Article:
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Lebovitz '14: Rock beats SciLi

A recently completed Macroeconomics exam forced me to go underground last weekend, squirreling away in a library cubbyhole to simultaneously pound out problem sets and practice exams. I ended up studying in both of campus' two main libraries, the Rockefeller Library and the Sciences Library. So with an even-keeled mind, I'm going to lay down the gauntlet: The SciLi is the social student's library of choice and the Rock the studying student's preferred destination.

But first let's take a couple steps back and add some caveats before delving into this divisive issue. Realistically, the competition between the Rock and the SciLi is probably the most overrated thing to come to Brown since Sean Combs. The main source of its manufactured air is the hyperbolic rhetoric tour guides lend to the rivalry. That doesn't mean that I'm pointing the finger at you Mr. or Ms. Tour Guide. A campus tour is long and demanding and pontificating about a library rivalry not only convinces parents that Brown fosters fastidious study habits but also saves the trouble of explaining all the hexes and plagues that haunt you for walking through the Van Wickle Gates at the wrong time.

Snarky sniping aside, all myths start from some kernel of truth, and the tale of two libraries is no different. In fact, a rational analysis about the cultures and features of the two libraries is important when gauging the type of studying that can be accomplished in each.

The SciLi's hot spots are in its basement. Long communal tables with multiple computers ring a central staircase. There are areas separated by target decibel levels. Prime real estate spots are group study rooms that you often have to reserve in advance. The upper floors are primarily deserted with the occasional student looking to study in a quiet place.

In a sense, all of the SciLi's main attributes contribute to a more social setting. The study rooms are group study rooms meant to inspire cooperation. It's hard to not know someone in the SciLi, and odds are you'll likely be drawn into a conversation at least once per visit.

All that interaction doesn't even take into account the lobby area, which mimics a dining hall and may actually embody a real world Facebook. There are so many people there, and quickly scanning the room is like checking your top news feed. Oh look, Jim and Amy are arguing over coffee — looks like someone's relationship is complicated: That's so interesting. Maybe I should check it out — 30 minutes wasted.

Just compare the SciLi waiting area to that of the Rock. The Rock's entrance is barely used — non-peak hours see fewer people there than in a Russian Lit class. The barren foyer is symbolic of the Rock in general. It's just inherently more diffuse. People are spread out throughout the five floors at desks in the stacks, and a significantly smaller portion of students work in the first floor's more public setting. Finally, for those who'd rather be working in a vacuum, there's always the absolute quiet room — though I hear that one's a bit overrated. Regardless, working in the stacks is especially quiet. The average stack student is quite irascible, becoming irritated at the sound of footsteps.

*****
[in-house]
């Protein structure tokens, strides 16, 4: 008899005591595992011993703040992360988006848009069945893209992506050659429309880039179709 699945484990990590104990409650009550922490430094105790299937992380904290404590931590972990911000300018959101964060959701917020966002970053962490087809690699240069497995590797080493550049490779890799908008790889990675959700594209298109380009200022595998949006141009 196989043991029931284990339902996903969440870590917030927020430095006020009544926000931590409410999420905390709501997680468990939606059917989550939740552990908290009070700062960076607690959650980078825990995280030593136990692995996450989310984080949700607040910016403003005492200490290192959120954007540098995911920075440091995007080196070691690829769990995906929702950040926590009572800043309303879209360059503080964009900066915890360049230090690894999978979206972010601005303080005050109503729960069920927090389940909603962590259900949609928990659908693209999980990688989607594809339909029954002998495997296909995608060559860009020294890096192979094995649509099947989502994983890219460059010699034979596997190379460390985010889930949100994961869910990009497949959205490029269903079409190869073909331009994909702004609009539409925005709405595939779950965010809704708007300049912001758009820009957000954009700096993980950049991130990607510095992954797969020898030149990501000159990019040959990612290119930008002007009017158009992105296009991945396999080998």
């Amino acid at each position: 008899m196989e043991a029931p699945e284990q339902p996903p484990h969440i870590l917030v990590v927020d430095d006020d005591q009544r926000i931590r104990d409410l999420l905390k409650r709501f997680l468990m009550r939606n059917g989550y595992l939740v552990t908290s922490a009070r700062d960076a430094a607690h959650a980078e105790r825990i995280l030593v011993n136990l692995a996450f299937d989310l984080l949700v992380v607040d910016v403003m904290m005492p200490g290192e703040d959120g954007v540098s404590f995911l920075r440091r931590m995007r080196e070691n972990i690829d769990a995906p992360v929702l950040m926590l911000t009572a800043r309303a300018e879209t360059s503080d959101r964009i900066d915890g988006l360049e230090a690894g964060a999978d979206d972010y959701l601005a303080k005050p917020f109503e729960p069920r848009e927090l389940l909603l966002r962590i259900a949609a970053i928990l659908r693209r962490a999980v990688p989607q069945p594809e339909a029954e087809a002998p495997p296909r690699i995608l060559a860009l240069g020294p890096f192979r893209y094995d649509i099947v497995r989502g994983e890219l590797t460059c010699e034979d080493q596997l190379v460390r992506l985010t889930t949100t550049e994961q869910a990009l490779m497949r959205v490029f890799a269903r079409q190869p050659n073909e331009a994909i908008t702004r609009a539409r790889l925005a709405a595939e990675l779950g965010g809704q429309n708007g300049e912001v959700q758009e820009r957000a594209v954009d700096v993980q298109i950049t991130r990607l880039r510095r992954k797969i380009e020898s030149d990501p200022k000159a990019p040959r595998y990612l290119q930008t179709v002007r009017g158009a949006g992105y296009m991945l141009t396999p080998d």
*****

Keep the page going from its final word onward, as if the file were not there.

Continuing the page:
The basic overview of the two libraries shows that the SciLi is better for group work and the Rock for individual efforts. The problem with this analysis is that being better for group work is not exactly unique to a library. Anyone can find the same atmosphere the SciLi provides at Smith-Buonanno Hall or J. Walter Wilson. The SciLi's glut of computers can be recreated if everyone brings their laptop. In essence, the SciLi is a glorified Smitty-B with books or a poor man's Blue Room.

That's not to say the SciLi doesn't have any value. The fact that it's open 24 hours is a plus for those who study late, though I'd wonder if diminishing marginal returns might kick into play for those studying until 6 a.m. But not all studying is about relying on other people. A quiet, calm environment is ideal for achieving studying's end. To put it a different way, when studying for an exam, it's nice to have some quiet time with your thoughts, sans distractions. The Rock, with its post-Zombie apocalypse levels of quiet, provides that in spades.

Chip Lebovitz '14 directs desperate Republicans to Sam Plotner if they still need another presidential candidate. He can be reached at


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